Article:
Don spoke of the difficulty in building with government paperwork, red tape and corruption being a nightmare. He was finishing up four houses while fighting Bahamian inspectors and trying to keep busy in this island paradise. He spoke of how the barge brings supplies and how expensive it was to set up. The houses were on stilts and the boat harbor had three yachts in it today. Last week there were a dozen yachts though. We shot more photos, toured a deserted beach and when we got to the junkyard we found a truck and pulled a Rum Cay 1992 (#10) off it. I think it was a Chevy Suburban. Rum Cay License plate # 4 There were four or five wrecked vehicles but the diver's (again) had picked them clean for license plate souvenirs. Rick snoozed in the cart and Don and I worked on the #10 plate. It was frozen on with rusted bolts. The Suburban was buried under bushes and trees but we managed to get it off. Rum Cay is tougher than Mayaguana since it has fewer vehicles. For a while I figured this might be the only plate we would get off of Rum Cay today. Don drove by a power station one more time and I spotted three vehicles beind a building up against a fence line. We turned in and immediately noticed a Rum Cay #4 on an electric cart!! Jumping out of Don's golf cart, I ran over and it was screwed on with 4 bolts. We had it off in 5 minutes. Rick followed while Don and I got the plate off and he had found a Rum Cay #7 on another old car. What an amazing find! And not a minute too soon.

We hustled back to the runway only a half mile away and said our goodbyes to Don, while Rick got the Mustang II ready to go. We pushed it into position and just as we jumped into the cockpit another pilot showed up with two passengers and was getting into his plane to follow us down the dirt runway. Don had said a pilot was on the island most of the time available to take passengers to either Exuma or Nassau. Rick fired up the Mustang II and we rolled on out. Rick said (later) he didn't need all of the runway to get it in the air and Don mentioned some pilots fudged by using part of the grass shoulder of the 30 foot wide runway.... Rick took most of the center and we were airborne.... Port Nelson, Rum Cay I shot several photos on takeoff as we climbed slowly. In three hours we got three Rum Cay plates!!!! Absolutely amazing!!! This had to be a plate collecting record of some sort. I gave the 1992 Rum Cay #10 to Rick to add to his growing Bahamian collection. Talk about starting off with the two toughest islands on your run towards all the islands........ Rick was going to put them up in his aircraft hangar back in Olive Branch to remember our adventure. By now, we were bushed, but pressing on to Nassau sounded like a good idea. This would figure to be a long day and by now it was nearly 3:00 p.m. The afternoon thunderstorms were coming for sure....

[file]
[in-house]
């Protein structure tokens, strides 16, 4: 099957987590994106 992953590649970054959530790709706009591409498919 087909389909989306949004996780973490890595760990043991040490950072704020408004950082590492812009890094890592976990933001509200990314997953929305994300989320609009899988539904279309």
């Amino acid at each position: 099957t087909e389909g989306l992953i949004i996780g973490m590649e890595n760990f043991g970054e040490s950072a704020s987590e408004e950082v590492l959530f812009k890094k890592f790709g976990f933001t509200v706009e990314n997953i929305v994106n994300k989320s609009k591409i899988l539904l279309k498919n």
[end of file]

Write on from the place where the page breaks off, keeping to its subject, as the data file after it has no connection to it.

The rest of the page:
We relaxed by viewing more of the Exuma Island Chain heading north. In Nassau we cleared customs, fueled up again and were ready to make the "over-the-water" transit. We took off and immediately spotted the Berry Islands, Freeport and (hopefully) Fort Pierce. It became apparent that the Nassau departure controllers were quite busy as aircraft scrambled in and out of Nassau Air Space. Overhead Freeport we broke out some food that we got from the Nassau FBO and chowed down. Just after we cleared beyond Freeport we would learn that the weather radar was not cooperating as the thunderstorm buildups diverted us towards PBI (Palm Beach Airport). We headed into the busy Miami Center beehive of activity with plenty of fuel wondering what was ahead. Rick struggled with making the ATC folks understand how important it was we got the okay for customs clearance on arrival in a different airport other than Fort Pierce which we had arranged to return to. It all worked out and clearing customs in PBI was smooth although the storm was coming with a vengeance from the north.